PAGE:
Spinal synovial cyst

Last revised by Henry Knipe on 14 Sep 2023

Spinal synovial cysts, also known as lumbar extradural cysts, juxtafacet cysts or spinal ganglion cysts, are cystic formations connected to the facet joint and containing synovial fluid lined by a cuboid or pseudostratified columnar epithelium. They may result in lumbar radiculopathy in a significant number of cases.

They may be asymptomatic and found incidentally. However, larger cysts can result in stenosis of the spinal canal and cause compression of neural structures resulting in associated clinical symptoms.

Uncomplicated cysts are internally lined with cuboid or pseudostratified columnar epithelium and filled with clear or straw-colored fluid.

They are typically associated with adjacent facet joint arthropathy.

  • synovial cysts in the spine occur predominantly in the lumbar region as compared to thoracic and cervical regions 2

  • in the lumbar spine, there may be a predilection towards the L4-5 level 3,4

Typically seen as a calcified cystic lesion adjacent to a facet joint 3. CT may also show adjacent facet joint arthropathy +/- the presence of gas.

This entity cannot be reliably distinguished from ganglion cyst on standard MRI. However, communication with the joint space after intra-articular injection with contrast reliably differentiates the two.

  • gas within the cyst is pathognomonic for a synovial cyst

  • facet joint cysts may contain complex fluid as a result of internal debris or hemorrhage

  • neural-based cysts can usually be differentiated by imaging as these cysts show intimate relation with the adjacent nerve, rather than with the adjacent joint space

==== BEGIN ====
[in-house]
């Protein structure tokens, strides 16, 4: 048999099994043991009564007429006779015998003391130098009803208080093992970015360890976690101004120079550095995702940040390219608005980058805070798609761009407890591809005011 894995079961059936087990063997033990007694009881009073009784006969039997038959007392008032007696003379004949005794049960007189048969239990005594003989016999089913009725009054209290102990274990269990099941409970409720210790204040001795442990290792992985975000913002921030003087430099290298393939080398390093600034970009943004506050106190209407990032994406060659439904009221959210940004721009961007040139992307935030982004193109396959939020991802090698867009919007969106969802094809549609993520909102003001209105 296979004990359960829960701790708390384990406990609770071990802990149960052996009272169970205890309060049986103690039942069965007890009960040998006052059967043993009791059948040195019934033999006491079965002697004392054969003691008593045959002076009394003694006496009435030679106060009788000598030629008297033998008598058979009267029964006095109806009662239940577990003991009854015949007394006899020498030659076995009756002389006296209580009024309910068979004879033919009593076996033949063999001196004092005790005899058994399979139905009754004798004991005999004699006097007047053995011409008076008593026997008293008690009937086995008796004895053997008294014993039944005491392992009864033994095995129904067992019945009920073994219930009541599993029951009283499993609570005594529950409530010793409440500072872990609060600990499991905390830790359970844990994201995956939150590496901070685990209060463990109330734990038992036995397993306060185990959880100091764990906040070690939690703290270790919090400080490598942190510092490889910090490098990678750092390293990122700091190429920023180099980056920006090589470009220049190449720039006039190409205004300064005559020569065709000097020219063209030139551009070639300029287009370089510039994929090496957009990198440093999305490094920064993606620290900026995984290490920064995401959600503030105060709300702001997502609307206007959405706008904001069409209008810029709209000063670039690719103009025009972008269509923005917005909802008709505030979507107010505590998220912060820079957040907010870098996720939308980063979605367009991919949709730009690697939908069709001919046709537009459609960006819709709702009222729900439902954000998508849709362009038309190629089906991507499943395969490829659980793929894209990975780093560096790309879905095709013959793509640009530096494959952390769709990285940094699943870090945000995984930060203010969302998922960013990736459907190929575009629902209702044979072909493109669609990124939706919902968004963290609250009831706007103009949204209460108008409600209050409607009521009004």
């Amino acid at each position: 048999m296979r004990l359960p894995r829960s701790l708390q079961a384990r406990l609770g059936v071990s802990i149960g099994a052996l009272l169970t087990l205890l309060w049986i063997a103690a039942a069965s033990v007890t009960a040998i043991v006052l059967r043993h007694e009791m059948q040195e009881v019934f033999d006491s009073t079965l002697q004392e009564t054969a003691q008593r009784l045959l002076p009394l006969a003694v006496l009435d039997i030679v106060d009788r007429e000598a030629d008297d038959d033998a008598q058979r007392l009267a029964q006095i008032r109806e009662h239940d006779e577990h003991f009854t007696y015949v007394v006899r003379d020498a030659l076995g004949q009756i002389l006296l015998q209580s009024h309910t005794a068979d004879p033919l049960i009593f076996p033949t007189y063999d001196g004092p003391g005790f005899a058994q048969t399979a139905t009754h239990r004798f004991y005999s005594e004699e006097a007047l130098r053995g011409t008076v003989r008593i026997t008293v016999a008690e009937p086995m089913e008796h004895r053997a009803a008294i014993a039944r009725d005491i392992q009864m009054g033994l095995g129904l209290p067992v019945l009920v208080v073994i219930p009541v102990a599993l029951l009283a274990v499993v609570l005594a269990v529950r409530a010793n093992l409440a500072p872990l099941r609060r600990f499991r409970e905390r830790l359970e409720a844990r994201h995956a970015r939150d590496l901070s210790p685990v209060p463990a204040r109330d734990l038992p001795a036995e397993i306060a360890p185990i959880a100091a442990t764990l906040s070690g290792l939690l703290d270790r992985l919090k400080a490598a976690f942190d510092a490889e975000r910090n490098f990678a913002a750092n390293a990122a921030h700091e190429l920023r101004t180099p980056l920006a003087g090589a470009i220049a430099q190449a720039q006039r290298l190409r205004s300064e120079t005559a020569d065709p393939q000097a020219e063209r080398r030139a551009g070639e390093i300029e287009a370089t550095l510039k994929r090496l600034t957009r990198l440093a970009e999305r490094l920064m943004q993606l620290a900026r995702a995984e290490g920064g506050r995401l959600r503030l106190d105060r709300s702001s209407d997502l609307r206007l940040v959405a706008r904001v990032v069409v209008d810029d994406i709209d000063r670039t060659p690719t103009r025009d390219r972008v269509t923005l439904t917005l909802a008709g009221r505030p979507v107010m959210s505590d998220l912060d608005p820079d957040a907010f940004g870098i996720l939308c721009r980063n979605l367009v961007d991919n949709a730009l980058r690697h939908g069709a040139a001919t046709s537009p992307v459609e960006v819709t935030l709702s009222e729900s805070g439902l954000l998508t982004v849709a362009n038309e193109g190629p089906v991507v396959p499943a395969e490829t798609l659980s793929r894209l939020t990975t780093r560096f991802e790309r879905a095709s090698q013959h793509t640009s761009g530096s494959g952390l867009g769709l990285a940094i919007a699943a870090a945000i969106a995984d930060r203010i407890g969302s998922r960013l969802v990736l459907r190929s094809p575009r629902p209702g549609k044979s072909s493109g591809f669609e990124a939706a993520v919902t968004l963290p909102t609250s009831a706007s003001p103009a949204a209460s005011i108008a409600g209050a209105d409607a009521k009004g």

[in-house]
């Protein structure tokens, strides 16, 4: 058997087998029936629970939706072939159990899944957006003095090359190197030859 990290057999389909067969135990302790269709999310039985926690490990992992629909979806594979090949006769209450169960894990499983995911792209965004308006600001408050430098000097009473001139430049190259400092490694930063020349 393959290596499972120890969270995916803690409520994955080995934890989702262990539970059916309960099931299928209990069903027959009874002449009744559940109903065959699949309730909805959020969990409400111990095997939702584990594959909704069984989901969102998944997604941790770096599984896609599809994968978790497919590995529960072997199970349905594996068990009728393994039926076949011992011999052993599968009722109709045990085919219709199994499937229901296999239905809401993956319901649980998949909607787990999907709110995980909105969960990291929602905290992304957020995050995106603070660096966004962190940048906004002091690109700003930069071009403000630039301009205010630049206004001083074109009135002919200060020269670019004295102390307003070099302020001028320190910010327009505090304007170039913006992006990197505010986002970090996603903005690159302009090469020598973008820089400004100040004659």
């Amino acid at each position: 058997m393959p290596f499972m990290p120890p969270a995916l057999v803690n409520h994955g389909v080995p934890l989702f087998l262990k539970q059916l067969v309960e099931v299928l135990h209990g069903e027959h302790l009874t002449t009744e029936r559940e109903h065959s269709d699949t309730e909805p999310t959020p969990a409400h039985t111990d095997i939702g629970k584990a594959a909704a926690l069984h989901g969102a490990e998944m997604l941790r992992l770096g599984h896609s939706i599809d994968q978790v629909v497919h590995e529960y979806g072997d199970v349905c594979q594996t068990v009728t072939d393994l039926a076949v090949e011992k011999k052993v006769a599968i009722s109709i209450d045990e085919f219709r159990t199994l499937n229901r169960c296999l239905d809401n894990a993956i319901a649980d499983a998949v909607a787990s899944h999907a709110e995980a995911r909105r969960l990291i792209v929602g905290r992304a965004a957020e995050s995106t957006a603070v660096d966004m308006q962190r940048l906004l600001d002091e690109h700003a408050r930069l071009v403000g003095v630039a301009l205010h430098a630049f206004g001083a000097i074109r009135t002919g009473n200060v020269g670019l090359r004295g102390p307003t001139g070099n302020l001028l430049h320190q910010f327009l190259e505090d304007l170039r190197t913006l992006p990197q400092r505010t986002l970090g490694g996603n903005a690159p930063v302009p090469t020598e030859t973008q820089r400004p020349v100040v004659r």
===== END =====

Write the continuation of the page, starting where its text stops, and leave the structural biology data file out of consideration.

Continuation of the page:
Calcification within cyst wall appears low signal intensity on both T1 and T2 weighted images whereas hemorrhagic cysts display increase intensity compared to CSF likely due to T1 shortening from methemoglobin.

The cysts do not always possess the signal characteristics of a simple cyst, so contrast administration may be needed in some cases. It is important to remember that they are a cause of peripherally enhancing masses in the extrathecal space anywhere along the spinal canal. 

Cysts can be operated upon or accessed percutaneously.

The patient is positioned prone, followed by CT guided access into the inferior articular recess using a spinal needle. Once an intra-articular location is confirmed with contrast, and communication with the synovial cyst is demonstrated, rupture of the cyst is attempted using a steroid and anesthetic mixture 7,8.

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